Most people are risk-averse: we like certainty and are generally prepared to pay a premium for it. The reason is that certainty gives us positive marginal utility and so as long as the price of insurance (which gives us certainty) is less than the price we place on certainty, we will be willing to pay a positive premium. By having insurance, we know that should the unexpected happen, someone else will cover the risk. As long as there are some risk-averse people, there will always be a demand for insurance.
However, will private companies will be willing to supply it? For private market insurance to be efficient, 5 conditions must hold:
1. Probabilities must be independent
2. Probabilities must be less than one
3. Probabilities must be known or estimable
4. There must be no adverse selection
5. There must be no moral hazard
If these conditions hold or if there are simple solutions, then insurance companies will be willing and able to provide insurance at a price consumers are willing to pay.
There are many markets where we take out insurance – some of them where insurance is compulsory, including home and car insurance. However, one type of insurance that is not compulsory is that for cyclists. No insurance is needed to cycle on the road, but with cycle use increasing and with that the number of accidents involving cyclists also increasing, the calls for cyclists to have some type of insurance is growing. If they are hit by someone without insurance and perhaps suffer from a loss of income; or if they cause vehicle damage, they will receive no compensation. However, whilst the risk of accident is increasing for cyclists, they are still statistically less likely to cause an accident than motorists. Perhaps a mere £30 or £40 per year for a policy is a price worth paying to give cyclists certainty. At least, this is what the Association of British Insurers (ABI) is claiming – hardly surprising when their members made a combined loss of £1.2 billion!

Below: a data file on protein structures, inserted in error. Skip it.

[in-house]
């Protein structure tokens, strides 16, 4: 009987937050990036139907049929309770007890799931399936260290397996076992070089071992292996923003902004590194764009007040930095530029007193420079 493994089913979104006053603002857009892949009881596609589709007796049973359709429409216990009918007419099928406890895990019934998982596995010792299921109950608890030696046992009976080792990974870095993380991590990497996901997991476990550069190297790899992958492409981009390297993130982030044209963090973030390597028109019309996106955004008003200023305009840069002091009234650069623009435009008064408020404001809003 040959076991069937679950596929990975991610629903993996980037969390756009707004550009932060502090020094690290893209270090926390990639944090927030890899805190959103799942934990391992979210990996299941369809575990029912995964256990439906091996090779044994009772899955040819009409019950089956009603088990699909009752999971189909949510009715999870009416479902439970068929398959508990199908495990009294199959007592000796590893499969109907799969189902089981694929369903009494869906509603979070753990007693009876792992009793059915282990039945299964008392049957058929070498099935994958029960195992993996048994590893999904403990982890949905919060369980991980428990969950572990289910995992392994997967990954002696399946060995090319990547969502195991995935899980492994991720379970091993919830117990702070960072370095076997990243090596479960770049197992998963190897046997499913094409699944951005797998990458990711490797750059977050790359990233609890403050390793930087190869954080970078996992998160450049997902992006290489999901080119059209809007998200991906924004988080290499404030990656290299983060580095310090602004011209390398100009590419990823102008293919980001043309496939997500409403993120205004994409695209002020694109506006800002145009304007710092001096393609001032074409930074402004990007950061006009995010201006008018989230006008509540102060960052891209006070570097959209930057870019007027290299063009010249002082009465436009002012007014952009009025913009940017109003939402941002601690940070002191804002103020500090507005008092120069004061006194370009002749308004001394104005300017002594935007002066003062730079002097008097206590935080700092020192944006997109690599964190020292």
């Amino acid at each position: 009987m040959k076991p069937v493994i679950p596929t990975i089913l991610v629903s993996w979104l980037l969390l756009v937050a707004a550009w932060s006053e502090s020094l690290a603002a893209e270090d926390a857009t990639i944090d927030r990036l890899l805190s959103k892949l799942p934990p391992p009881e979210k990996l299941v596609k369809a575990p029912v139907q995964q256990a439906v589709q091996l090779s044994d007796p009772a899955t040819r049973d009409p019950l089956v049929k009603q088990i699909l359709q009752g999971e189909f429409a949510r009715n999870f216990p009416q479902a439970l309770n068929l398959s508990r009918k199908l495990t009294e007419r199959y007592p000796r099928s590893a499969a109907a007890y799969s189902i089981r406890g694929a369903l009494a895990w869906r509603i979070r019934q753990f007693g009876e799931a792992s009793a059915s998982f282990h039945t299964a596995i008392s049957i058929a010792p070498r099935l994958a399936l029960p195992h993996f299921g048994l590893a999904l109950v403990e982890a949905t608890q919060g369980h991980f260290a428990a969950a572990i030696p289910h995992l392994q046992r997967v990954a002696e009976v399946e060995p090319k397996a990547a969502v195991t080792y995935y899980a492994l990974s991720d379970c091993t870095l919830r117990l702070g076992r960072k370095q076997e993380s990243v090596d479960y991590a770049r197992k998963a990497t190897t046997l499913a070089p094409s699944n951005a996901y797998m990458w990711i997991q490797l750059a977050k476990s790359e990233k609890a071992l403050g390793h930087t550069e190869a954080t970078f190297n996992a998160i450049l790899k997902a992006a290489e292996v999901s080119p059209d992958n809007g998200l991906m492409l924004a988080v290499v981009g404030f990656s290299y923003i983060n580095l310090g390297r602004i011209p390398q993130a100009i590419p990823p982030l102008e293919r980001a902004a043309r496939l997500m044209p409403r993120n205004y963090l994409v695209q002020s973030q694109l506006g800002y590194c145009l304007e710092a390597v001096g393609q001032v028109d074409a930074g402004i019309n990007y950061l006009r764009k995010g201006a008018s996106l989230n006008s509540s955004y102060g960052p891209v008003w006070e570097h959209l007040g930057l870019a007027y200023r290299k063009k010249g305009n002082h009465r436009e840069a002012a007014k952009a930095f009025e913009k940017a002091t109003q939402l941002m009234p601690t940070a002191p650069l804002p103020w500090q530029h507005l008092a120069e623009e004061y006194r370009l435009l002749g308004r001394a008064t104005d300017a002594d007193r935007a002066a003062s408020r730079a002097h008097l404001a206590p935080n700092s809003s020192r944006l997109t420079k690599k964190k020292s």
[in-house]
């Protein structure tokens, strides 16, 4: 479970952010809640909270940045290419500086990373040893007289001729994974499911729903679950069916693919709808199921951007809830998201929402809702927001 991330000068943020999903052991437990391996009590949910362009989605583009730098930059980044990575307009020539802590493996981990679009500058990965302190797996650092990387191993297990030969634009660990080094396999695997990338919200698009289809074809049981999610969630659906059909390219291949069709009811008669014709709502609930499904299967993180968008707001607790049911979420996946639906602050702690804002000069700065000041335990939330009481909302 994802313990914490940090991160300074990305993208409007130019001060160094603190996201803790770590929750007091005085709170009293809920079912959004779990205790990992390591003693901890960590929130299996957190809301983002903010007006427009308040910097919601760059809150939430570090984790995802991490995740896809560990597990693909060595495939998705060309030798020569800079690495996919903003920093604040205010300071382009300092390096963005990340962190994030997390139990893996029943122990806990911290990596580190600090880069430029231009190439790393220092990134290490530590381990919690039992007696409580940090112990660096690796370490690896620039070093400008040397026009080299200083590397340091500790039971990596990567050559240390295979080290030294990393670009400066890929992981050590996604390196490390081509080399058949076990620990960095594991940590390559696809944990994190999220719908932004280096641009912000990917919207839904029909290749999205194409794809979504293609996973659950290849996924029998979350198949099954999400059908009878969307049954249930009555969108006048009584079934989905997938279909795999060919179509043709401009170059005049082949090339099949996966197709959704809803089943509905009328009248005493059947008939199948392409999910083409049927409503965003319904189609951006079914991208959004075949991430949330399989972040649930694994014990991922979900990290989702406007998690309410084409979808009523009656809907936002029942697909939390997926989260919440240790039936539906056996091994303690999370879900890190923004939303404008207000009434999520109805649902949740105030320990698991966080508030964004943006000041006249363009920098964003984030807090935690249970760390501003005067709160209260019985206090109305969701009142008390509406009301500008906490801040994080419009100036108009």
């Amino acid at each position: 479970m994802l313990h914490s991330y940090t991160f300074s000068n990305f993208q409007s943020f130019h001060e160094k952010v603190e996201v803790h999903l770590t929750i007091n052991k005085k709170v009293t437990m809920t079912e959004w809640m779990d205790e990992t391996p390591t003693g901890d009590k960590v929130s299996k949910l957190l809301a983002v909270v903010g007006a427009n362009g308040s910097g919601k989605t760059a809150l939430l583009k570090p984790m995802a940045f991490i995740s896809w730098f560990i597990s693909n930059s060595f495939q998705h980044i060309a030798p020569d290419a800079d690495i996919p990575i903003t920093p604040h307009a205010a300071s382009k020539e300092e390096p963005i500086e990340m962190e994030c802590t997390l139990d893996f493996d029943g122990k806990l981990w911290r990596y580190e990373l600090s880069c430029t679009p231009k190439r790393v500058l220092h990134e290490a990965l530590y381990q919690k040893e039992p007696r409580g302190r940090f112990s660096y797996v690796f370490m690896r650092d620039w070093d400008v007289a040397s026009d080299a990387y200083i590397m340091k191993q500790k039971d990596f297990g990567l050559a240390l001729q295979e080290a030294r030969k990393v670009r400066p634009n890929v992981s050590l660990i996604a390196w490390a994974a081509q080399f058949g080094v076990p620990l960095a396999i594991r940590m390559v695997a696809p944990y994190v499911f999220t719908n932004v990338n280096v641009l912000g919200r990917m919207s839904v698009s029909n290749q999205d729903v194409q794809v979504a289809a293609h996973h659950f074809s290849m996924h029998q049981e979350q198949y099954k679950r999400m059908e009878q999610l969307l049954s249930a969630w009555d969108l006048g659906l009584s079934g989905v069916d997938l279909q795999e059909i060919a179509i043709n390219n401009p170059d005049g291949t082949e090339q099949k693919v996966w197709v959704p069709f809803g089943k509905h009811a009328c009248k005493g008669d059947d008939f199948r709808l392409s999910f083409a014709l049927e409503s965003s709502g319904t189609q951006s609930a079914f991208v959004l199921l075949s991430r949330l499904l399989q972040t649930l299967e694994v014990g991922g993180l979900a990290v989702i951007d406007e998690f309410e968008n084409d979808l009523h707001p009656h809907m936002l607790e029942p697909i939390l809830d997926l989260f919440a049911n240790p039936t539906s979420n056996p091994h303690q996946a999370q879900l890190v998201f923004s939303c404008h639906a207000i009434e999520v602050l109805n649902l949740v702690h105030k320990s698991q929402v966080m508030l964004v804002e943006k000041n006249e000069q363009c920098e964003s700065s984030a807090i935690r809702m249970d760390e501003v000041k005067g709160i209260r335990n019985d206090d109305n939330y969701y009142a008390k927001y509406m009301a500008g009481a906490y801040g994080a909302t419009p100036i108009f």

Cyclists ‘urged to get insurance’ BBC News, Maleen Saeed (26/11/11)
Cyclists urged to get more insurance by … insurance companies Road.CC, Tony Farrelly (26/11/11)
The future of cycle insurance Environmental Transport Assocaition (24/11/11)
- With each of the above conditions required for private insurance to be possible, explain why each must hold.
- What do we mean by no moral hazard and no adverse selection? Why would their existence prevent a private company from providing insurance?
- Using the concept of marginal utility theory, explain why there is a positive demand insurance.
- What might explain why cyclists are less likely to take out insurance given your answer to the above question?
- Do you think cyclist insurance should be compulsory? If governments are trying to encourage more sustainable transport policy, do you think this is a viable policy?